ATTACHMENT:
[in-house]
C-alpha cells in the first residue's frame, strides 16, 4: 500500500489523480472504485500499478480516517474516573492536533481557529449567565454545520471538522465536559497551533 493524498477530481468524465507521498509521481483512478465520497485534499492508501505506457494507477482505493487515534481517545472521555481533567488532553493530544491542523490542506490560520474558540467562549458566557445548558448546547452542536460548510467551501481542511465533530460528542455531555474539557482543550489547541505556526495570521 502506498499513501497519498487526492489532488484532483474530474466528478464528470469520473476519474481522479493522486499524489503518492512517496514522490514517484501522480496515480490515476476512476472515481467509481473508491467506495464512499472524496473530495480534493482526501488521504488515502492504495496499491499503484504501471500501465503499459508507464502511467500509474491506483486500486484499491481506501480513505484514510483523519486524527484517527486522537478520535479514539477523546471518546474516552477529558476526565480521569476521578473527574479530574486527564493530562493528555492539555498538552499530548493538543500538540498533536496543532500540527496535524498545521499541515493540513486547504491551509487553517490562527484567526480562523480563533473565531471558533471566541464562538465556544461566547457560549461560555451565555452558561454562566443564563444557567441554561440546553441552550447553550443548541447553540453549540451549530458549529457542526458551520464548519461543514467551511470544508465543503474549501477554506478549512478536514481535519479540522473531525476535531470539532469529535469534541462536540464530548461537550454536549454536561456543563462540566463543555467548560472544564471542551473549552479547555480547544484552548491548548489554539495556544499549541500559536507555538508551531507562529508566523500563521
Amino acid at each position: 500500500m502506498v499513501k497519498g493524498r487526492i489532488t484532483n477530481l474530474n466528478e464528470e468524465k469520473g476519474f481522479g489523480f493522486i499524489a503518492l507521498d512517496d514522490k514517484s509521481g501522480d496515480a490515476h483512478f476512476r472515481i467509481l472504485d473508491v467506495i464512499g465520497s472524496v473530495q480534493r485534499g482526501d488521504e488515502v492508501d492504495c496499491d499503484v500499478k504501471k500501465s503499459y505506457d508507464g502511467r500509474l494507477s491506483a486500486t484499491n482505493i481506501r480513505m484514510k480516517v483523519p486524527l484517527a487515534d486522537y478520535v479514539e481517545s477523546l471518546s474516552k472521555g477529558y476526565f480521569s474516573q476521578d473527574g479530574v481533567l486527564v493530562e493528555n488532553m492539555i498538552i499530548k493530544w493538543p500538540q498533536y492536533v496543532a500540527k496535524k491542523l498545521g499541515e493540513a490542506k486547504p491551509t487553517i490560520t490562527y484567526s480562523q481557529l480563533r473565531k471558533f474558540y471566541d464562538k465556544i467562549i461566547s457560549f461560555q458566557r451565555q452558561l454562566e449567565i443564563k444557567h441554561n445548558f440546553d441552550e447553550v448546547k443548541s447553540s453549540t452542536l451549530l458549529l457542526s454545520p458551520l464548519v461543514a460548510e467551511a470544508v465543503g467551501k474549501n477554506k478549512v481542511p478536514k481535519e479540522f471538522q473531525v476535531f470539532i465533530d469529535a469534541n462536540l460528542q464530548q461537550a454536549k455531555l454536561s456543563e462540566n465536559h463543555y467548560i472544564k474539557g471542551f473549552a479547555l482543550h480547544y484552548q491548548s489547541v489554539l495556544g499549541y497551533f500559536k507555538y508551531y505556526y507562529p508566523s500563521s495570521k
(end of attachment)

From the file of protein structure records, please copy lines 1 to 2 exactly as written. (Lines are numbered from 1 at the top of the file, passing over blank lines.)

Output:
[in-house]
C-alpha cells in the first residue's frame, strides 16, 4: 500500500489523480472504485500499478480516517474516573492536533481557529449567565454545520471538522465536559497551533 493524498477530481468524465507521498509521481483512478465520497485534499492508501505506457494507477482505493487515534481517545472521555481533567488532553493530544491542523490542506490560520474558540467562549458566557445548558448546547452542536460548510467551501481542511465533530460528542455531555474539557482543550489547541505556526495570521 502506498499513501497519498487526492489532488484532483474530474466528478464528470469520473476519474481522479493522486499524489503518492512517496514522490514517484501522480496515480490515476476512476472515481467509481473508491467506495464512499472524496473530495480534493482526501488521504488515502492504495496499491499503484504501471500501465503499459508507464502511467500509474491506483486500486484499491481506501480513505484514510483523519486524527484517527486522537478520535479514539477523546471518546474516552477529558476526565480521569476521578473527574479530574486527564493530562493528555492539555498538552499530548493538543500538540498533536496543532500540527496535524498545521499541515493540513486547504491551509487553517490562527484567526480562523480563533473565531471558533471566541464562538465556544461566547457560549461560555451565555452558561454562566443564563444557567441554561440546553441552550447553550443548541447553540453549540451549530458549529457542526458551520464548519461543514467551511470544508465543503474549501477554506478549512478536514481535519479540522473531525476535531470539532469529535469534541462536540464530548461537550454536549454536561456543563462540566463543555467548560472544564471542551473549552479547555480547544484552548491548548489554539495556544499549541500559536507555538508551531507562529508566523500563521